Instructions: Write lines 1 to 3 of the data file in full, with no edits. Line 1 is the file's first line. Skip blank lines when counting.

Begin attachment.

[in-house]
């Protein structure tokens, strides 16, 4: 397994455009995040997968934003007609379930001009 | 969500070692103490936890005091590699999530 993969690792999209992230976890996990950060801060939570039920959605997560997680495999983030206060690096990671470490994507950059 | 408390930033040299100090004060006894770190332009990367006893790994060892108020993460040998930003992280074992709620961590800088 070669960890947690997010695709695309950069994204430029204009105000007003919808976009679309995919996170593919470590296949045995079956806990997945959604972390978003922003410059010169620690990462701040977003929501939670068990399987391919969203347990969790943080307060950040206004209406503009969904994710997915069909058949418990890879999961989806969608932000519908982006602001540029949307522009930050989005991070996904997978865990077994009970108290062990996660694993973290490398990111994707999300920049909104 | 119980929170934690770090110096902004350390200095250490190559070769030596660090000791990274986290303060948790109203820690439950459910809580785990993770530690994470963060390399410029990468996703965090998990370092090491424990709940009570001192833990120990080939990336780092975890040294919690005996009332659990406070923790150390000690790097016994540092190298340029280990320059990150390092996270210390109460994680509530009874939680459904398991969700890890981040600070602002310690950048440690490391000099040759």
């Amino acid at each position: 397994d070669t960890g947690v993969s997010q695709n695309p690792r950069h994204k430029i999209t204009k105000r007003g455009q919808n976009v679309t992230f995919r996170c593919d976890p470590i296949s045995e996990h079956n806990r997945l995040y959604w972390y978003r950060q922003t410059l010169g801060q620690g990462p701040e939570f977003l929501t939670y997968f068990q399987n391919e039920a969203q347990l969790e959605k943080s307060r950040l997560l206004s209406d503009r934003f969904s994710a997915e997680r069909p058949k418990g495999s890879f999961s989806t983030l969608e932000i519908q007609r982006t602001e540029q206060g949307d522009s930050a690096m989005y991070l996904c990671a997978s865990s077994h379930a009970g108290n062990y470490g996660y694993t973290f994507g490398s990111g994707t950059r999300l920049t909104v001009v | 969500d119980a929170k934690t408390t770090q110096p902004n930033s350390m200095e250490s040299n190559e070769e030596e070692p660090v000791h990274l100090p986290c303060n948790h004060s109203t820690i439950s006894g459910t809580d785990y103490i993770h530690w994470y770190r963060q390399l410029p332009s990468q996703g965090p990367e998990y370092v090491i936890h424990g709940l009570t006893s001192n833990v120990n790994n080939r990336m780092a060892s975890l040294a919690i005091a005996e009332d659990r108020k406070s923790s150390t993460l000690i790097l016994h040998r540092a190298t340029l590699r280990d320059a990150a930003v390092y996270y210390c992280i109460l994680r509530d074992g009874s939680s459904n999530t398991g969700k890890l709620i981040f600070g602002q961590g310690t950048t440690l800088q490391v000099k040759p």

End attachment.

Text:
[in-house]
């Protein structure tokens, strides 16, 4: 397994455009995040997968934003007609379930001009 | 969500070692103490936890005091590699999530 993969690792999209992230976890996990950060801060939570039920959605997560997680495999983030206060690096990671470490994507950059 | 408390930033040299100090004060006894770190332009990367006893790994060892108020993460040998930003992280074992709620961590800088 070669960890947690997010695709695309950069994204430029204009105000007003919808976009679309995919996170593919470590296949045995079956806990997945959604972390978003922003410059010169620690990462701040977003929501939670068990399987391919969203347990969790943080307060950040206004209406503009969904994710997915069909058949418990890879999961989806969608932000519908982006602001540029949307522009930050989005991070996904997978865990077994009970108290062990996660694993973290490398990111994707999300920049909104 | 119980929170934690770090110096902004350390200095250490190559070769030596660090000791990274986290303060948790109203820690439950459910809580785990993770530690994470963060390399410029990468996703965090998990370092090491424990709940009570001192833990120990080939990336780092975890040294919690005996009332659990406070923790150390000690790097016994540092190298340029280990320059990150390092996270210390109460994680509530009874939680459904398991969700890890981040600070602002310690950048440690490391000099040759």
């Amino acid at each position: 397994d070669t960890g947690v993969s997010q695709n695309p690792r950069h994204k430029i999209t204009k105000r007003g455009q919808n976009v679309t992230f995919r996170c593919d976890p470590i296949s045995e996990h079956n806990r997945l995040y959604w972390y978003r950060q922003t410059l010169g801060q620690g990462p701040e939570f977003l929501t939670y997968f068990q399987n391919e039920a969203q347990l969790e959605k943080s307060r950040l997560l206004s209406d503009r934003f969904s994710a997915e997680r069909p058949k418990g495999s890879f999961s989806t983030l969608e932000i519908q007609r982006t602001e540029q206060g949307d522009s930050a690096m989005y991070l996904c990671a997978s865990s077994h379930a009970g108290n062990y470490g996660y694993t973290f994507g490398s990111g994707t950059r999300l920049t909104v001009v | 969500d119980a929170k934690t408390t770090q110096p902004n930033s350390m200095e250490s040299n190559e070769e030596e070692p660090v000791h990274l100090p986290c303060n948790h004060s109203t820690i439950s006894g459910t809580d785990y103490i993770h530690w994470y770190r963060q390399l410029p332009s990468q996703g965090p990367e998990y370092v090491i936890h424990g709940l009570t006893s001192n833990v120990n790994n080939r990336m780092a060892s975890l040294a919690i005091a005996e009332d659990r108020k406070s923790s150390t993460l000690i790097l016994h040998r540092a190298t340029l590699r280990d320059a990150a930003v390092y996270y210390c992280i109460l994680r509530d074992g009874s939680s459904n999530t398991g969700k890890l709620i981040f600070g602002q961590g310690t950048t440690l800088q490391v000099k040759p």